Are energy drink makers targeting and harming kids?

(CBS News) Sales of energy drinks are on the rise in the U.S. but mounting concerns over the safety and marketing of energy drinks to children led to a Senate hearing on Wednesday.

"Across the board, makers of energy drinks say consistently that they do not market their products to children, Senator, take a look at that cover. That's a 12 year old boy on that cover," Sen. Dick Durbin, D-Ill., said of the $8 billion industry.

Sales of the caffeine-laden drinks are up 16 percent from 2011 and CBS News contributor Dr. David Agus said Thursday that by allowing children to consume energy drinks, caretakers are essentially "encouraging kids to take performance-enhancing drugs."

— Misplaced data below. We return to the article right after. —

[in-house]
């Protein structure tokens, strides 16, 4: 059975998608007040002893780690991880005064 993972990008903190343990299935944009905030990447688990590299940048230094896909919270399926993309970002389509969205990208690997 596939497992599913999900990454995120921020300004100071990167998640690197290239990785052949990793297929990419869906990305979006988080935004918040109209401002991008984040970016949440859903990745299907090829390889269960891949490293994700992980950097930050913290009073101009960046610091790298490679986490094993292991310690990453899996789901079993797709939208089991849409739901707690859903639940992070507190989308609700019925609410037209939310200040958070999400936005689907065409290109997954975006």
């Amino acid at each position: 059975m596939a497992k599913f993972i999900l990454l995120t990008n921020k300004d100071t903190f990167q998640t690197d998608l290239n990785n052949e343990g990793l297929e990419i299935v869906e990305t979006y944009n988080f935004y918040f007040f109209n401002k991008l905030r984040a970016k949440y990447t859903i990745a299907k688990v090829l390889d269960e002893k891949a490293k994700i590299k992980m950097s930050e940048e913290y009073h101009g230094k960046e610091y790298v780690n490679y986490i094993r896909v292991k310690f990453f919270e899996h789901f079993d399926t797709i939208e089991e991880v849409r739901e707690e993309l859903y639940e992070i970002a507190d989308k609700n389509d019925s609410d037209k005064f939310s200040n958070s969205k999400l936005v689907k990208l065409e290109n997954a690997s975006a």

"We need to take a step back and say, 'Should kids be having caffeine at all?'" Agus said on "CBS This Morning."

WATCH: Safety of energy drinks questioned by Senate committee

"The dangers are very clear. ...Too much caffeine especially in kids causes a problem. ... It's caused 20,000 emergency room visits in 2011," Agus explained, adding that the energy drink "shots" are particularly dangerous because of the condensed rush of high amounts of caffeine.

"We're saying to a child, when you're tired, don't take a nap, drink a drink...that's not the right message and it's harming kids as evidenced by these emergency room visits."

Agus suggests legislators consider passing laws banning the targeting of children in advertisement and preventing children from buying the drinks themselves.

"We did it with tobacco. Children cannot buy tobacco ... and I think the same thing needs to happen here," he said.

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